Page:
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Before anyone points out the mistake in the title of our review – yes, we know that there were no cavemen around in the Jurassic period. You know who else knows that? Jet Kave Adventure developer 7Levels. In fact, the first thing players see upon booting the game is a notice stating that according to overwhelming scientific evidence, humans and dinosaurs did not exist at the same time. Inserting this pre-emptive protection against pedantry in place of the usual developer/producer logos was the first of several quirky design choices I’d find in my time with Jet Kave Adventure. It was also one of the less irritating.
Before taking the reigns of this retro, 2.5-D platforming adventure in earnest, players are greeted with an introductory animation and tutorials designed to set the scene: Exiled tribal chief Kave has a run-in with a strange, metallic alien. Being on the losing end of the encounter, Kave wakes up to find a jet pack left behind by the alien, the device teleports into place on the protagonist’s back and the first two words of the game’s title are ready to have the third.
One admirable aspect of this early section is the adherence to the game’s setting. Both the introductory animation and the tutorial controls are communicated in the form of cave paintings and no words are spoken between the characters, only gestures and thought bubbles expressing their feelings to the player.
The rudimentary presentation also extends to the menu, where all information is communicated by symbols and stone-etchings where possible. Unfortunately, the menus are so bare-bones that this title doesn’t seem to include any game options that would allow you to make basic accessibility changes such as turning off the regular vibration or changing volumes.
This last point is particularly important because the game’s adherence to the prehistoric theme is the source of its biggest failing – the soundtrack. Players may quickly notice when listening to the background tracks in the opening levels that a deep grunt can be heard every few seconds, and the more they hear them, the closer they sound to a belch.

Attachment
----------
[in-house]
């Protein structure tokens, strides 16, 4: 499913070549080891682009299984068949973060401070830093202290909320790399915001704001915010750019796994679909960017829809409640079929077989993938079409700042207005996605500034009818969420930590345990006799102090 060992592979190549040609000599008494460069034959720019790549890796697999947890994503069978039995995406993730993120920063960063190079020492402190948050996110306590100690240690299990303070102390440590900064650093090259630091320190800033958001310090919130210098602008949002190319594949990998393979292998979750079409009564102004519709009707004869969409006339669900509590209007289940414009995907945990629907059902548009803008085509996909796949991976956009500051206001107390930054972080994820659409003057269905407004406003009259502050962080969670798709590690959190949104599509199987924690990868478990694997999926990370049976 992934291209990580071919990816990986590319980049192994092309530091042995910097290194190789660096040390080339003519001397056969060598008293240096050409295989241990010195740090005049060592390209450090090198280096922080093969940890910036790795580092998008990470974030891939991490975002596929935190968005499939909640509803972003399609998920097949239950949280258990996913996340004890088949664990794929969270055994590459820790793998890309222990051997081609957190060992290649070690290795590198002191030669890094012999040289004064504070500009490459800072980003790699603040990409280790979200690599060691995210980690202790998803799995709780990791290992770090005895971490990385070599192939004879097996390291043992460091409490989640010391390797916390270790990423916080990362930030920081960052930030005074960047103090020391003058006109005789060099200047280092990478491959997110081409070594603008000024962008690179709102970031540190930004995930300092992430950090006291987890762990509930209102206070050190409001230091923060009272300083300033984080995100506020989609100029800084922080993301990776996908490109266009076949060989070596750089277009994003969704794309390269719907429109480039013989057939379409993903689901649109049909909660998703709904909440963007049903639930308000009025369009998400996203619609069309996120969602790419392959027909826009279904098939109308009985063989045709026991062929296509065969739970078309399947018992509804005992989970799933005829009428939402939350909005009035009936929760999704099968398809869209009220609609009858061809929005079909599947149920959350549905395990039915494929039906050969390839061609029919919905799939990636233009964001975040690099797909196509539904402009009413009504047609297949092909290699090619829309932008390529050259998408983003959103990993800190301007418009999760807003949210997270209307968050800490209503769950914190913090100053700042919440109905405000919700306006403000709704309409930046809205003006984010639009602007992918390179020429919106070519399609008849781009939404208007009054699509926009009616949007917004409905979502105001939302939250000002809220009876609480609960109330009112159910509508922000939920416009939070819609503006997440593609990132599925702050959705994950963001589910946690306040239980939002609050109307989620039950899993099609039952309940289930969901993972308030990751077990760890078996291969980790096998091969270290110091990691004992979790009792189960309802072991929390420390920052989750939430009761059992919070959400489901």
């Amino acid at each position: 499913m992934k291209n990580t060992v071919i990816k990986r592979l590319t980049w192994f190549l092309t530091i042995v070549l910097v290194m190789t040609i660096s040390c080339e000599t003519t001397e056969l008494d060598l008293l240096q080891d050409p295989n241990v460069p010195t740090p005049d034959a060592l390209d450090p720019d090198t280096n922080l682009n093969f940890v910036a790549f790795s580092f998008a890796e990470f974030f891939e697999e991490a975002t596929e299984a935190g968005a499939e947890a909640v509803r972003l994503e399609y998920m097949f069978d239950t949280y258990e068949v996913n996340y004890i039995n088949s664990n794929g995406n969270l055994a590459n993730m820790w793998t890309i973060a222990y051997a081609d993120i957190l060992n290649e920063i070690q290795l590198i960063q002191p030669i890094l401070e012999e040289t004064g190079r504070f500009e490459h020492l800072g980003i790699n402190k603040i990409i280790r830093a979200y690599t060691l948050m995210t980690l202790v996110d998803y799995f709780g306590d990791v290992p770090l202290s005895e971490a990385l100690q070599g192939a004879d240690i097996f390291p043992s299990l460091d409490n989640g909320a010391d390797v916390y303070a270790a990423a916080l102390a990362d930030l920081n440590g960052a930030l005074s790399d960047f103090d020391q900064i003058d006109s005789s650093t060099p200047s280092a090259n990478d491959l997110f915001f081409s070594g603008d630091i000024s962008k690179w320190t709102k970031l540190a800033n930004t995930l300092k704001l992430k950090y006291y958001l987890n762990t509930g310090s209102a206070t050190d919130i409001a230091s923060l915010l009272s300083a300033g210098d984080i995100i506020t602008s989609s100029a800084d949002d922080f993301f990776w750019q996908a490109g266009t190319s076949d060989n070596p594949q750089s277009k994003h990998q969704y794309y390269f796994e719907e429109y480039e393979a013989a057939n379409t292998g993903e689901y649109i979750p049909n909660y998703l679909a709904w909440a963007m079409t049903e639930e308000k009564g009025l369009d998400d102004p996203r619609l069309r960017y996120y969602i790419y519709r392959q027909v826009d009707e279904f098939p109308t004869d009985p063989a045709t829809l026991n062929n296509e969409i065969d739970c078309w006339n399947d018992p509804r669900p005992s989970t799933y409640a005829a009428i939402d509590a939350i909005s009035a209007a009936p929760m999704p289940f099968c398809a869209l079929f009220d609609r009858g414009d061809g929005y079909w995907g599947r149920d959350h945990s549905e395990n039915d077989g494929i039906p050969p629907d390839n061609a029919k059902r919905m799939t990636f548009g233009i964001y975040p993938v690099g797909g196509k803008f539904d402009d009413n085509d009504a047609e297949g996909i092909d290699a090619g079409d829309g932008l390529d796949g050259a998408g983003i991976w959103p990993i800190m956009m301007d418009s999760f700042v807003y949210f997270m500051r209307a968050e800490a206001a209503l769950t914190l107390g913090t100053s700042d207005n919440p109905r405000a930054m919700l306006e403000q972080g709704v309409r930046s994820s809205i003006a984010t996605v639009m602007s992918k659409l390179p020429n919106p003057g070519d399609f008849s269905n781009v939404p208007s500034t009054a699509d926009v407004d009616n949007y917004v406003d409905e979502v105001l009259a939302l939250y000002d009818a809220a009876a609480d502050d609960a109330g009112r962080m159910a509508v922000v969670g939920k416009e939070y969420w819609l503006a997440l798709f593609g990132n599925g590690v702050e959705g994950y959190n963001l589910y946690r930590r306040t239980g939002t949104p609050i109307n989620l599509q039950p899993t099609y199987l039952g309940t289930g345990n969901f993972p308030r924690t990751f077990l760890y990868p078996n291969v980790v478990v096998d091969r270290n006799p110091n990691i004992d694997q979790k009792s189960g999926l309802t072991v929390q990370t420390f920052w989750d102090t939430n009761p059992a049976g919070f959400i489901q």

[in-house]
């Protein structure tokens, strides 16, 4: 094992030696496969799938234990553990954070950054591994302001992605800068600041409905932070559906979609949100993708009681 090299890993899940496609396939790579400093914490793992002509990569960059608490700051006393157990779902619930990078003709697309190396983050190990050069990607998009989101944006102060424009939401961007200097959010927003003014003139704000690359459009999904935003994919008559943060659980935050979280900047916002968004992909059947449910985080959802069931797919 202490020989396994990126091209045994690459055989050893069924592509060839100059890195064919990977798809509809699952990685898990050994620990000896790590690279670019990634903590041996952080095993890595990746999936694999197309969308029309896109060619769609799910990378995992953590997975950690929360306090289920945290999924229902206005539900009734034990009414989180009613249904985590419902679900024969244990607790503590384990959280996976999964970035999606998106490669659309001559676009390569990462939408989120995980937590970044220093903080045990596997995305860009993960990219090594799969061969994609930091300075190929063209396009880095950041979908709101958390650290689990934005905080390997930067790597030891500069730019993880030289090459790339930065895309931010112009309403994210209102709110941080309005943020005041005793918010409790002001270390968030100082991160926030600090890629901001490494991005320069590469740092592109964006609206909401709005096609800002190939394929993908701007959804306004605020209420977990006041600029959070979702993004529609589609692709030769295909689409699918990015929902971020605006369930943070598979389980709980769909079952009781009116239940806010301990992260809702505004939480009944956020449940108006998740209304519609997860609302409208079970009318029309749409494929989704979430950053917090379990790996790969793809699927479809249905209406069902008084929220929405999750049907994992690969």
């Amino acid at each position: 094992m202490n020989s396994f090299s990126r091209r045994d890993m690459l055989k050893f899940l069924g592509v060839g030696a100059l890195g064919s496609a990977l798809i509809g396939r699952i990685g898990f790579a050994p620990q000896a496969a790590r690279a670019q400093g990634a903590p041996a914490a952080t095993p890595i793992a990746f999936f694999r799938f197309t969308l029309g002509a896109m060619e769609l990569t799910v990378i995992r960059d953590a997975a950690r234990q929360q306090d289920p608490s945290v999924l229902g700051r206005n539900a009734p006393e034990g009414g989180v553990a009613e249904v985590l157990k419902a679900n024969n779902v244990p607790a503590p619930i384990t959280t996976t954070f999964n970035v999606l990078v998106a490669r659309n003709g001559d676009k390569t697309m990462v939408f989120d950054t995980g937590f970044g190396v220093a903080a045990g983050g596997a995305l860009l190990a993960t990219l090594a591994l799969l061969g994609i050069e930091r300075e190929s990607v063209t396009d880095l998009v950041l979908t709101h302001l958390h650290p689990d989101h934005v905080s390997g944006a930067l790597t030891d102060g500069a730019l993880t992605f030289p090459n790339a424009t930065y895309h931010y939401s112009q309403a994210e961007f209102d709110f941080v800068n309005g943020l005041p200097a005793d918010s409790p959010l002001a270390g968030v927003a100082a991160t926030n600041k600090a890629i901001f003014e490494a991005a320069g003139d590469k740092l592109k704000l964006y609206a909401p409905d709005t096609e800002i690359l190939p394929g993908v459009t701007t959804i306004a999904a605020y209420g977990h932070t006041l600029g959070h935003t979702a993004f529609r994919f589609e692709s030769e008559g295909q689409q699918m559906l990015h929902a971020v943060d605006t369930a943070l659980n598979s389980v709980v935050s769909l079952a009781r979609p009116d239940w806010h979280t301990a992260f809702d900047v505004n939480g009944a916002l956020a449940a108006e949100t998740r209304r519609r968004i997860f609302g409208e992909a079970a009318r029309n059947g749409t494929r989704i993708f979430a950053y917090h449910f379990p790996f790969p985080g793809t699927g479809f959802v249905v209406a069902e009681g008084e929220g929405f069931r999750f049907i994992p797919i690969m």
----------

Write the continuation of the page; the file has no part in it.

You may think this is just present in the opening minutes, but that is not the case. Almost every level’s theme – whether accompanying a tropical beach, a mountain climb or anything else, will be polluted with these grunt-belches every few seconds. This is incredibly irritating and undermines the work put into composing the BGM.
The play structure is more Stone Age than alien. Players jump, climb and boost from the left of the screen to the right through a series of short levels, collecting shells (the in-game currency that can be used to purchase upgrades) and bashing any creature foolish enough to get their way in the journey from World 1-1 to World 4-9.
The moment to moment gameplay is well refined, with tight, responsive controls, varied creatures and hazards and fast-paced, fluid action throughout. Levels will regularly include new twists on the base experience in order to freshen things up and try to prevent the game from feeling stale. These sections produce varying results – for example, while chase sequences inject a much needed sense of urgency and thrill to the platforming, the hang-gliding sections never failed to elicit a groan.
As a whole though, Jet Kave Adventure suffers from a notable flaw – it’s ludicrously easy. In fact, the game is so forgiving it made us wonder 7Levels studios also doubles as a convent. Checkpoints are abundant and fully refill health as you pass, but health can also be refilled by eating food collected from smashed scenery and defeated enemies and most enemies are slow-moving and die in a single hit (or in rare, extreme cases, two hits).
Add in that most environmental hazards can either be swatted away with an attack or boosted through without suffering damage and that the leniency of the jetpack negates much of the danger from platforming failures and the result is that players can mindlessly breeze through the game.
This over-simplicity extends not just to the standard levels but to bosses, which are pushovers one and all. Even when facing down the two end-game bosses that stand between Kave and story’s finale with minimal upgrades, I was able to beat the first boss on my first attempt and although the next one took a second attempt, that first 30-40 second scuffle had shown me every trick it had up its sleeve so I was able to come out victorious taking only one hit in the process.
That being said, the game does offer additional challenges if one chooses to replay the levels, such as fulfilling speed-running, all collectibles and no-hit requirements, but based on the fact that at the time of writing, one week after release on Xbox – and keeping in mind that the game can easily be completed in under four hours – some of these feats have been achieved (according to the Xbox achievements system) by 0.00% of players, this just seems to go from one extreme to the other.
There’s definitely an audience for Jet Kave Adventure. It’s a competent, colourful budget title that could suit younger or inexperienced players and offer those players something really enjoyable – just as long as they play with the volume turned off. For anybody else, this is a yabba-dabba-don’t.
Jet Kave Adventure is available now on Xbox One and Series X/S, PC and Nintendo Switch.
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